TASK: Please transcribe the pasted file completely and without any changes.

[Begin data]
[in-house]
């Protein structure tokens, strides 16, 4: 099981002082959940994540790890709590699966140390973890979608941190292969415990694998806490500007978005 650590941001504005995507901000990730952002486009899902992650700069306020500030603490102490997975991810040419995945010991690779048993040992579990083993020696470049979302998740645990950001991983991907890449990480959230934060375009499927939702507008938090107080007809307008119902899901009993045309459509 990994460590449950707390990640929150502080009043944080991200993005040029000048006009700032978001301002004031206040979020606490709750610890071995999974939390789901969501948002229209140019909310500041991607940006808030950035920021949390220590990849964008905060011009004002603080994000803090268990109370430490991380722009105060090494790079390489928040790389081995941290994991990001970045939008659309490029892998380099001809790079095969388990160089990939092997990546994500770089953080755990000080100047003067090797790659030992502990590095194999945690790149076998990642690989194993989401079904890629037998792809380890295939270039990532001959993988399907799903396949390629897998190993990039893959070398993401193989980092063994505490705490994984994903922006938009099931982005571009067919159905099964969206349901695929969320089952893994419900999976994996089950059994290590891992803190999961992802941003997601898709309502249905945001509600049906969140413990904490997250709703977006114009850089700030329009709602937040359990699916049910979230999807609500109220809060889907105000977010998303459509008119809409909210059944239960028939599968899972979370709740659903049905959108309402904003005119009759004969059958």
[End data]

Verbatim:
[in-house]
């Protein structure tokens, strides 16, 4: 099981002082959940994540790890709590699966140390973890979608941190292969415990694998806490500007978005 650590941001504005995507901000990730952002486009899902992650700069306020500030603490102490997975991810040419995945010991690779048993040992579990083993020696470049979302998740645990950001991983991907890449990480959230934060375009499927939702507008938090107080007809307008119902899901009993045309459509 990994460590449950707390990640929150502080009043944080991200993005040029000048006009700032978001301002004031206040979020606490709750610890071995999974939390789901969501948002229209140019909310500041991607940006808030950035920021949390220590990849964008905060011009004002603080994000803090268990109370430490991380722009105060090494790079390489928040790389081995941290994991990001970045939008659309490029892998380099001809790079095969388990160089990939092997990546994500770089953080755990000080100047003067090797790659030992502990590095194999945690790149076998990642690989194993989401079904890629037998792809380890295939270039990532001959993988399907799903396949390629897998190993990039893959070398993401193989980092063994505490705490994984994903922006938009099931982005571009067919159905099964969206349901695929969320089952893994419900999976994996089950059994290590891992803190999961992802941003997601898709309502249905945001509600049906969140413990904490997250709703977006114009850089700030329009709602937040359990699916049910979230999807609500109220809060889907105000977010998303459509008119809409909210059944239960028939599968899972979370709740659903049905959108309402904003005119009759004969059958």